This question was posted on the China History Forum: “The Ever Victorious Army was the Qing army that helped put down the Taiping and Nein Rebellions and It was the first Chinese army which was trained in European tactics. My question is, does anyone know what kind of weapons did they use?” I replied:
According to Smith, 1978 Mercenaries and Mandarins, and Carr, 1992 The Devil Soldier (two of the most recent references on the subject of Ward and the Ever Victorious Army), at its beginning in 1860 and 1861, when the force numbered only several hundred, the Foreign Rifles we armed with revolvers and breech-loading rifles. The revolvers mostly were American Colts, with perhaps a few other makes familiar on the American frontier. The Colt percussion revolvers .44 Dragoon, and .38 Navy, were quite common.
The rifles were Sharps .577 percussion carbines, most likely from the lot of 6000 produced for the British in 1855, which had seen service in the Crimea (it was probably too soon for the Sharps New Model 1859 straight breech model to have turned up in China). As the Foreign Rifles grew into the larger Ever Victorious Army (EVA) between late 1861 and the end of 1862, there were not enough breech-loading rifles available to arm a force of 2000 to 4000, and rifled percussion muzzle-loaders became the norm. The 1851 and 1853 British Tower musket was a .702 rifled percussion model that was increasingly available after the Crimean War when, during the late 1850s, the 1853 Enfield .577 percussion rifle gradually replaced the Tower as standard issue to British troops. Both fired the Minié bullet and were known popularly as British Minié rifles.
When in 1862 Admiral Sir James Hope began to provide the EVA with materiel support from the British surplus store of Tower and Enfield rifles in India, the EVA then had access to a sufficient number of weapons to arm the force through its days under Gordon to its final muster in May of 1864. Andrew Wilson, in his history of the EVA under Gordon, says “a thousand of the men [Ward’s men in early 1862] were armed with Prussian rifles of the old pattern.” These may have been the 1848 Dreyse .61 percussion rifle, also called a Needle Gun.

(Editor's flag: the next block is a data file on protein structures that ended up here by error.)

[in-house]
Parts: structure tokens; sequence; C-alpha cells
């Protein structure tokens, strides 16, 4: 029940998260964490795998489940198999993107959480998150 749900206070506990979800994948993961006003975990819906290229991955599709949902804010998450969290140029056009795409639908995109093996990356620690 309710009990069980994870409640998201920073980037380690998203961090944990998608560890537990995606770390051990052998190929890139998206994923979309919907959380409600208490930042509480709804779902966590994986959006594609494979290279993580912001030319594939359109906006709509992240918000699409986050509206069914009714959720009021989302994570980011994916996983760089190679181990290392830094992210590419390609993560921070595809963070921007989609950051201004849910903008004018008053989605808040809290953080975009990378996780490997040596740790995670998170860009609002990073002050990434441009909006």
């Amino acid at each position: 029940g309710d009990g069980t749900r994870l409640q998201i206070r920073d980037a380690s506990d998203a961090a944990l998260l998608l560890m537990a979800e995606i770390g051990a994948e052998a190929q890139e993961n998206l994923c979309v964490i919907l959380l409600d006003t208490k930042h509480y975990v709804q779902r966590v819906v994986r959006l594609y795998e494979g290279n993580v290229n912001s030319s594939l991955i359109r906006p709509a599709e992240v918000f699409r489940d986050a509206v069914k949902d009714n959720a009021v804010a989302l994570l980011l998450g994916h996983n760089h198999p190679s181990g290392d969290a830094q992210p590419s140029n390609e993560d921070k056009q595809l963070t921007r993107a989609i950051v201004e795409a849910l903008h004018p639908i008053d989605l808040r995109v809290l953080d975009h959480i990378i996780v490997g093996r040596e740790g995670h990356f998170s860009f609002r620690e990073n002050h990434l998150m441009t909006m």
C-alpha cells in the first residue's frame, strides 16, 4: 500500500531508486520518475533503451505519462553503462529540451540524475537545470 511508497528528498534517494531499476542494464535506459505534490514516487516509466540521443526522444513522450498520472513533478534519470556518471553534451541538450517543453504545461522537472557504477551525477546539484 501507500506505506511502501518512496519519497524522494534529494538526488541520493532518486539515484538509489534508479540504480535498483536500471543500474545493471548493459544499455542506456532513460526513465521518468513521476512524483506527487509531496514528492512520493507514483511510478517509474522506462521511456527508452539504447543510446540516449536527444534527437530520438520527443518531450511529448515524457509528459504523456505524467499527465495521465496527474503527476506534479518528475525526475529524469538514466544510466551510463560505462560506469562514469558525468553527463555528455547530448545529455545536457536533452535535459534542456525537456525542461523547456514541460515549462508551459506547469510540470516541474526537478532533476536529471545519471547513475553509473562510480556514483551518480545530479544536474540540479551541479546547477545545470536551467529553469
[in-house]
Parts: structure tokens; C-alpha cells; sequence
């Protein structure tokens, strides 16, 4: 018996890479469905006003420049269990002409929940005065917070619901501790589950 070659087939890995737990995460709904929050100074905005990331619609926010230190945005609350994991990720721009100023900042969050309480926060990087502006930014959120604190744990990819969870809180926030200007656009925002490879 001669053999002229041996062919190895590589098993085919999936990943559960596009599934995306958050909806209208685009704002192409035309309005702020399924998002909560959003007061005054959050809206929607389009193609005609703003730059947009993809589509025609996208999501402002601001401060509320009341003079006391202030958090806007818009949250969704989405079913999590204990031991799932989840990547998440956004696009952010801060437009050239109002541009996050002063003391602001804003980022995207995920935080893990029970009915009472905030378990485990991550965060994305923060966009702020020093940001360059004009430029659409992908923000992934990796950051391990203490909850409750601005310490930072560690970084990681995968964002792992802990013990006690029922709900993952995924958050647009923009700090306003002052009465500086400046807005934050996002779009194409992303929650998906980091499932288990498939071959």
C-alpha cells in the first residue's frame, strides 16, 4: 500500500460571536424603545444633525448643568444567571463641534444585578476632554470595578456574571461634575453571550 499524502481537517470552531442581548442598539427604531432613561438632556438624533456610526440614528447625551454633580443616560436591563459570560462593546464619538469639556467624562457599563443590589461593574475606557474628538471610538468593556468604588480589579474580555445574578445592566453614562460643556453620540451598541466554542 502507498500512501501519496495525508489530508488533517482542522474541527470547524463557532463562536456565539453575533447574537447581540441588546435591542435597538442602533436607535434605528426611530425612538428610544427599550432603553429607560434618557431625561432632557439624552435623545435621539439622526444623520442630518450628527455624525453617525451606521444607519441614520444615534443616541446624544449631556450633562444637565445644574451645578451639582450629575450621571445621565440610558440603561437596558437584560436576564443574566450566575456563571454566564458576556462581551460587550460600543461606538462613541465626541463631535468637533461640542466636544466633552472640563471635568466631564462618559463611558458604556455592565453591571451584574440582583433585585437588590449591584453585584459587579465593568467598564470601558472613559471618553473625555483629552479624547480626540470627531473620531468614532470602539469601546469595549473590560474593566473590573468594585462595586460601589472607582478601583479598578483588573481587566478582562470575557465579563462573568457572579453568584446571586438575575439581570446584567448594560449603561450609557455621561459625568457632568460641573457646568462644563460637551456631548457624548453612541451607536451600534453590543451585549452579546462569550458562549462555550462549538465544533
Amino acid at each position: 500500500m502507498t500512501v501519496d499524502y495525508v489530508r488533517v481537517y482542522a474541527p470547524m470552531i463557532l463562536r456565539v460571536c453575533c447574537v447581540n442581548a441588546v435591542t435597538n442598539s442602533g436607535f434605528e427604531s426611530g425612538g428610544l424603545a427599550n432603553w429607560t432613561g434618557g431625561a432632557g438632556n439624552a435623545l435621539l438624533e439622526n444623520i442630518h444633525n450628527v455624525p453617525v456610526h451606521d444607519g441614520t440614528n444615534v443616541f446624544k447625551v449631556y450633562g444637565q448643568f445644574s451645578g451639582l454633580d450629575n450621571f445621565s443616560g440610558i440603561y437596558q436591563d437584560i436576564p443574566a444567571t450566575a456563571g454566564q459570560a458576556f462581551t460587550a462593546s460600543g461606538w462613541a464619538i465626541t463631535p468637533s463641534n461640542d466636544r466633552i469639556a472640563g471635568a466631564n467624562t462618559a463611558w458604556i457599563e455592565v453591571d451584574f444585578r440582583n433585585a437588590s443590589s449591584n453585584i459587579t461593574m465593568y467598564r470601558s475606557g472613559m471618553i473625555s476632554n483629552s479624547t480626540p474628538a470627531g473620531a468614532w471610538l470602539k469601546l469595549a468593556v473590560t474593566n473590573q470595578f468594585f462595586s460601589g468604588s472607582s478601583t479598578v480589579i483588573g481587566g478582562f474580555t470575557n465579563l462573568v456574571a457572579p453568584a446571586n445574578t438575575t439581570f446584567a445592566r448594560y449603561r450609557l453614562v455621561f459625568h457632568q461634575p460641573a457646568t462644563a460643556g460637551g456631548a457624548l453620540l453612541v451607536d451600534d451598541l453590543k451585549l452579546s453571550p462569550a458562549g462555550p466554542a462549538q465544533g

When Li Hung-chang’s Huai army came to Shanghai in 1862 and began training with the EVA, some sources say that the Huai Army already had a small foreign rifle unit 洋槍小隊, and that as the Huai army grew in number it acquired many more foreign rifles. An initial search through online Chinese sources about the kind of foreign rifles the Huai army used did not turn up anything as specific as the foregoing, which I suppose is not surprising as Chinese then would have not been very well acquainted with the nomenclature of Western arms. More research on this lays ahead, in general sources on the Huai army, and in more detailed Chinese accounts such as 干醒民, 上海一八六二年 – 叫化兵入城, and personal journal diaries and journals.